Former FTX Executive Nishad Singh Pleads Guilty to Criminal Charges; To Cooperate in Sam Bankman-Fried Investigation
- The 27-year-old Indian American is the third member of the disgraced founder’s inner circle to plead guilty over the crypto exchange’s collapse.
Nishad Singh, former director of engineering at now-bankrupt cryptocurrency exchange FTX, pleaded guilty to U.S. criminal charges yesterday (Feb. 28). He also agreed to cooperate with prosecutors’ investigation into disgraced founder Sam Bankman-Fried in the case that’s being described as “one of the biggest financial frauds in American history.”
Singh, 27, pleaded guilty to one count of wire fraud, three counts of conspiracy to commit fraud, one count of conspiracy to commit money laundering and one count of conspiracy to defraud the United States by violating campaign finance laws. The charges against him carry a maximum prison term of 75 years.
“Today’s guilty plea underscores once again that the crimes at FTX were vast in scope and consequence,” Damian Williams, the U.S. attorney for the Southern District of New York, said in a statement. “They rocked our financial markets with a multibillion-dollar fraud. And they corrupted our politics with tens of millions of dollars in illegal straw campaign contributions.”
The New York Times notes that Singh’s cooperation “heightens the pressure on Bankman-Fried, 30, who has been charged with orchestrating a scheme to use billions in customer deposits to finance political contributions, fund more than 300 ventures and cover other lavish spending.”
In a statement issued to media including Reuters and The New York Times, Singh’s lawyers Andrew Goldstein and Russell Capone said their client “is deeply sorry for his role in this and has accepted responsibility for his actions.” He wants to do everything he can to make things right for victims, including by assisting the government to the best of his ability.”
Speaking at the hearing on Feb. 28, Singh apologized for his role in the fraud, telling the court that the would forfeit proceeds from the scheme. He admitted that he was aware by “mid-2022 that Bankman-Fried’s hedge fund, Alameda Research, was borrowing FTX customer funds, and customers were not aware.”
The Indian American is the third member of Bankman-Fried’s inner circle to plead guilty over the crypto exchange’s collapse. Caroline Ellison, who was Alameda’s chief executive, and Gary Wang, who was FTX’s chief technology officer, pleaded guilty in December to seven and four criminal charges, respectively, as reported by Reuters.
He was among the nine housemates that lived with Bankman-Fried’ in a luxury penthouse in the Bahamas from where ran the cryptocurrency empire. He was “a close friend of Bankman-Fried’s younger brother in high school,” Reuters said, citing a “now deleted blog post” by Bankman-Fried. He traveled back from the Bahamas shortly after FTX imploded in November in part to assist the U.S. investigation, and was released on $250,000 bond.
“Singh also became a major donor to Democratic politicians, contributing $8 million to campaigns in the 2022 election cycle,” according to OpenSecrets, a research and government transparency group tracking money in politics and its effect on elections and policy.” He told the court on Feb. 28 that “he agreed in 2022 to make political donations in his own name that were funded in part by transfers from Alameda, without providing details of the donations. He said that while he agreed with the political leanings of those he donated to, he did not select the candidates,” Reuters reported.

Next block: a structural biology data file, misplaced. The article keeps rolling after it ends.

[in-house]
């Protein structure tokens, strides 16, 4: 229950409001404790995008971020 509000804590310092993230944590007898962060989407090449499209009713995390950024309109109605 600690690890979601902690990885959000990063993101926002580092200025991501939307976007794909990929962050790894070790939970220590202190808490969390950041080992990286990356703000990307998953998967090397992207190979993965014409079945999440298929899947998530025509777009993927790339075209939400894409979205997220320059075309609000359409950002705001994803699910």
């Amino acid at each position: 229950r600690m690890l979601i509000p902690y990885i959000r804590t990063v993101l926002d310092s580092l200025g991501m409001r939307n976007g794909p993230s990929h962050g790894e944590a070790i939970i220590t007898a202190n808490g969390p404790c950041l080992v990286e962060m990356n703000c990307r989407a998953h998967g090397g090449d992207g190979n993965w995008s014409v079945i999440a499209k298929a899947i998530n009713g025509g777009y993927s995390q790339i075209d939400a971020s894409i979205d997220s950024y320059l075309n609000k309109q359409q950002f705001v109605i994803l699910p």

Singh joined Alameda Research in December 2017, where he was the director of engineering for 17 months. Before that, he worked as a software engineer at Facebook, an entry-level position, where he worked on machine learning, according to hisLinkedIn profile. In April 2019, Singh moved to FTX and occupied the top post of director of engineering since.
In a 2020 FTX podcast, Singh talked about his “dream job” at Facebook and his decision to switch to Alameda Research after meeting Bankman-Fried. “It was in an apartment at the time, it was quite early. I think I first visited Alameda when it was like a month into its existence,” he said, adding that there were around five other people in the apartment and the scene was chaotic. “What was obvious that the things they wanted to do, were really important and really fruitful.”
Separately on Feb. 28, the U.S. Securities and Exchange Commission and the Commodity Futures Trading Commission filed civil lawsuits against Singh. According to the SEC’s complaint, “Singh created software code that allowed FTX customer funds to be diverted to Alameda Research, despite false assurances by Bankman-Fried to investors that FTX was a safe crypto asset trading platform, and that Alameda was just another customer with no special privileges.” The complaint alleges that Singh knew or should have known that such statements were false and misleading.
The complaint also alleges that Singh was an active participant in the scheme to deceive FTX’s investors. Despite knowledge of the fraud, he “directed hundreds of millions of dollars more in FTX customer funds to Alameda, which were used for additional venture investments and loans to Bankman-Fried, Singh, and other FTX executives.” Moreover, according to the complaint, “as FTX neared collapse, Singh withdrew approximately $6 million from FTX for personal use and expenditures, including the purchase of a multi-million dollar house and donations to charitable causes.”